I'm reading Douglas Kennedy's The Moment, some of which is set in Berlin in 1984. The protagonist is a writer, gone to Berlin to observe and take in - to find a story. He lodges in the apartment of a painter, and - watching him one night - notes that, "Every so often there is a here-and-now in the realm of creative work .... A strange switch is thrown in your brain. You are not pondering or cogitating or thinking about what happens next. You are simply doing. The work has taken you over.... That's it. The moment. The most unbridled form of romance imaginable. Pure mad love." [italics his]
I remember that experience during the writing of numerous essays and humorous writings, an experience reminiscent for me of what I have heard sculptors say, that the work of art was already there in the stone, and they were freeing it by their pounding, chiseling and cutting. (I drove past an abandoned gas station-truck-garage-restaurant complex in the desert, killed by the Great Recession of 2008; and I saw that the work of art was there, turned around and went back to photograph it - and it was there, just waiting for me to find the lines of sight, and I did. I knew as soon as I saw it - at 65 miles per hour - that the piece was there, waiting to be seen. Finding the lines to capture this tragedy was simple, just a matter of being open enough to see the loss and emptiness. Attention had to be paid.)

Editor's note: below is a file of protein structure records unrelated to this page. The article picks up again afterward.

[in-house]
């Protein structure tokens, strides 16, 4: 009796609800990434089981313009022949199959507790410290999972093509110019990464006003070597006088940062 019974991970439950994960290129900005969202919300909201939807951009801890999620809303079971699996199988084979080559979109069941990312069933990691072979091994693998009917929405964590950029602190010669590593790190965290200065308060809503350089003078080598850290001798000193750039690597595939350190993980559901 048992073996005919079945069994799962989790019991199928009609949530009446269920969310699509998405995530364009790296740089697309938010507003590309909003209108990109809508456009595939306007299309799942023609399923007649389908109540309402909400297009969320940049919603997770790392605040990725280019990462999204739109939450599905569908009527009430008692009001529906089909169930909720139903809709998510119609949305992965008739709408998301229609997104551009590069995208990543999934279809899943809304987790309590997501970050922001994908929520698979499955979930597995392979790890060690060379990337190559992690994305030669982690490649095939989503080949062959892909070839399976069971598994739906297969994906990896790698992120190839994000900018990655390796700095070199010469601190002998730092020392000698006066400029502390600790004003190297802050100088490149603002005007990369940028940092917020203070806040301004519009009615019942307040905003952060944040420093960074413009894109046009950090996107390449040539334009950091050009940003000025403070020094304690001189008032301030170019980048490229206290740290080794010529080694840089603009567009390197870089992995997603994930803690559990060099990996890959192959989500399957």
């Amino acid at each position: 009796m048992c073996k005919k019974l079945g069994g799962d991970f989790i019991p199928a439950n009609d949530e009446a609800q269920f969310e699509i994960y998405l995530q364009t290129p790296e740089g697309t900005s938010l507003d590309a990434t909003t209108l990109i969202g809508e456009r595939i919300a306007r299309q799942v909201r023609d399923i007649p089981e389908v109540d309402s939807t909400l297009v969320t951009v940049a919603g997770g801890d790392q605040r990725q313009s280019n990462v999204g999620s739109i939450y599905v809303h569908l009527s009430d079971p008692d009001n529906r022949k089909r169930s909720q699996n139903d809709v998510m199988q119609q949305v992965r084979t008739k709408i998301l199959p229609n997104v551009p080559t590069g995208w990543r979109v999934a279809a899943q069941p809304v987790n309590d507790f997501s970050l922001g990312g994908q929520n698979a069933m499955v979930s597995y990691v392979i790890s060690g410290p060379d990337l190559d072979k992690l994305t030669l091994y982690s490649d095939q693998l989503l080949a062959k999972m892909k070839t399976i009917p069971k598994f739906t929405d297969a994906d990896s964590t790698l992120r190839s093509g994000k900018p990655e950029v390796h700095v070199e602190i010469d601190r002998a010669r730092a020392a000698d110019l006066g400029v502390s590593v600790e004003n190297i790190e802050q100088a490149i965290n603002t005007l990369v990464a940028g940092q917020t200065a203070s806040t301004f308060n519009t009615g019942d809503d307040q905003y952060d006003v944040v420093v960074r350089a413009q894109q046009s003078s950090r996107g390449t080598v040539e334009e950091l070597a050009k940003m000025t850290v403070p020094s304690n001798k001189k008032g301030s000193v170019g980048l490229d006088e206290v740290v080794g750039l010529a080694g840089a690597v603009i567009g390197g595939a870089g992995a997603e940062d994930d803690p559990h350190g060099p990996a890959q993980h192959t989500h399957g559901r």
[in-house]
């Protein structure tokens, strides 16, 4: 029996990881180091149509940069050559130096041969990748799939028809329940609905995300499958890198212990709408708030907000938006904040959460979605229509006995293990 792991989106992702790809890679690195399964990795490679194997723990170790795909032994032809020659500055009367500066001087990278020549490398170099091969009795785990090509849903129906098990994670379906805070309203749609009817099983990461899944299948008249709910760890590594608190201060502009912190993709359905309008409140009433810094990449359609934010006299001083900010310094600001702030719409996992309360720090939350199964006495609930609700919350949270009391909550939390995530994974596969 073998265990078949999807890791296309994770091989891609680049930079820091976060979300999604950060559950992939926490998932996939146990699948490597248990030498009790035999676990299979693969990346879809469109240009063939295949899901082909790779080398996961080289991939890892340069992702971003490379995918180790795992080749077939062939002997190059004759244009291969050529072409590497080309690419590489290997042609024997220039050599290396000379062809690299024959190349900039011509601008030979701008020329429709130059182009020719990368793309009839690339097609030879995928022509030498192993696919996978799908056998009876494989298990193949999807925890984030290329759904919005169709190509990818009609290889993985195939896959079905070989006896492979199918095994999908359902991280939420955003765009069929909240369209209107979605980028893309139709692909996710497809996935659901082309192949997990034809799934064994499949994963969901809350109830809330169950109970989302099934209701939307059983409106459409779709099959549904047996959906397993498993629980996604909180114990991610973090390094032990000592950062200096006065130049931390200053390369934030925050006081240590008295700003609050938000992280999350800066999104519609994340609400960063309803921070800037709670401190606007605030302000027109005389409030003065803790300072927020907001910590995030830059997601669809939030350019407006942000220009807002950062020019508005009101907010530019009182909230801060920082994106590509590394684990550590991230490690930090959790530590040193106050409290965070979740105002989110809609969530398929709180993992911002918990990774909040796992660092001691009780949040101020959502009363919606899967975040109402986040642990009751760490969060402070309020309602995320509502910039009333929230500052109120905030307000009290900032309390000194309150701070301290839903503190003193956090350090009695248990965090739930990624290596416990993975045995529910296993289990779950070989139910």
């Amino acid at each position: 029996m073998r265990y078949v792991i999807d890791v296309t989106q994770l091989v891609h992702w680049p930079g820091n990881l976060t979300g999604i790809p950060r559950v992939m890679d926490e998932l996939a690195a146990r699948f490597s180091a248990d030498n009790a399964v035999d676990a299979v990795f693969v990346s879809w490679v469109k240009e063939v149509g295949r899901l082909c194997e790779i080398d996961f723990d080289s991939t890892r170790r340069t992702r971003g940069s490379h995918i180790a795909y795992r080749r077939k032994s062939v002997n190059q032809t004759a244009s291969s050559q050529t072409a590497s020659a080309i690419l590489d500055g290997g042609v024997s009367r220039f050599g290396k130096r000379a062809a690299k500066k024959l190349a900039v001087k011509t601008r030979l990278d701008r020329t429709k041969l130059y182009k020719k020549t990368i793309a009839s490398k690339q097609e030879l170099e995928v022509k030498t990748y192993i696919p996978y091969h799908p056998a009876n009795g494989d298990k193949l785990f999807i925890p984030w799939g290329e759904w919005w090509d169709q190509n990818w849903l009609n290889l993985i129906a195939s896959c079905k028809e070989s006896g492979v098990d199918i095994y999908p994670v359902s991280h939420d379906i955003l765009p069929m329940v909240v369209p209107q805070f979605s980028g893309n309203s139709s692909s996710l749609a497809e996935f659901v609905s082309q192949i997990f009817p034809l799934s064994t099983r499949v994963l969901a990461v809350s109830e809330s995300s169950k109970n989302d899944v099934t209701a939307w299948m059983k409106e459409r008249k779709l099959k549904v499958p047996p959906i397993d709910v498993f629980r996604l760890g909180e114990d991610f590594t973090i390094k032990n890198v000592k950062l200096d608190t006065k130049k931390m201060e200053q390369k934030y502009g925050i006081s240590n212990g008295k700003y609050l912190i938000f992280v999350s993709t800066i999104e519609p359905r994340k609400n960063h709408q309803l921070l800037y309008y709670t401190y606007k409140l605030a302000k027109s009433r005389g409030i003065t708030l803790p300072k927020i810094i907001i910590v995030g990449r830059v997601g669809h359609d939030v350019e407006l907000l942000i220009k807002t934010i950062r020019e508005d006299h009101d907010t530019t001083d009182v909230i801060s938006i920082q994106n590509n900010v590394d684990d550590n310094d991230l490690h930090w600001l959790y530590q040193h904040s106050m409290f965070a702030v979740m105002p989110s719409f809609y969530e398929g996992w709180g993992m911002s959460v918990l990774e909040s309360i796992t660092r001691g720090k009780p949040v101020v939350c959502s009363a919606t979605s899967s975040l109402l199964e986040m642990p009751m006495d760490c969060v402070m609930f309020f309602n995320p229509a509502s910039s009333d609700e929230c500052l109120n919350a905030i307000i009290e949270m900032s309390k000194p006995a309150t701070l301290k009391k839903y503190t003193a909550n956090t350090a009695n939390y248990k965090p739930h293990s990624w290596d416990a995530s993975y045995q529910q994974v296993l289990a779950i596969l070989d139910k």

The moment is what matters.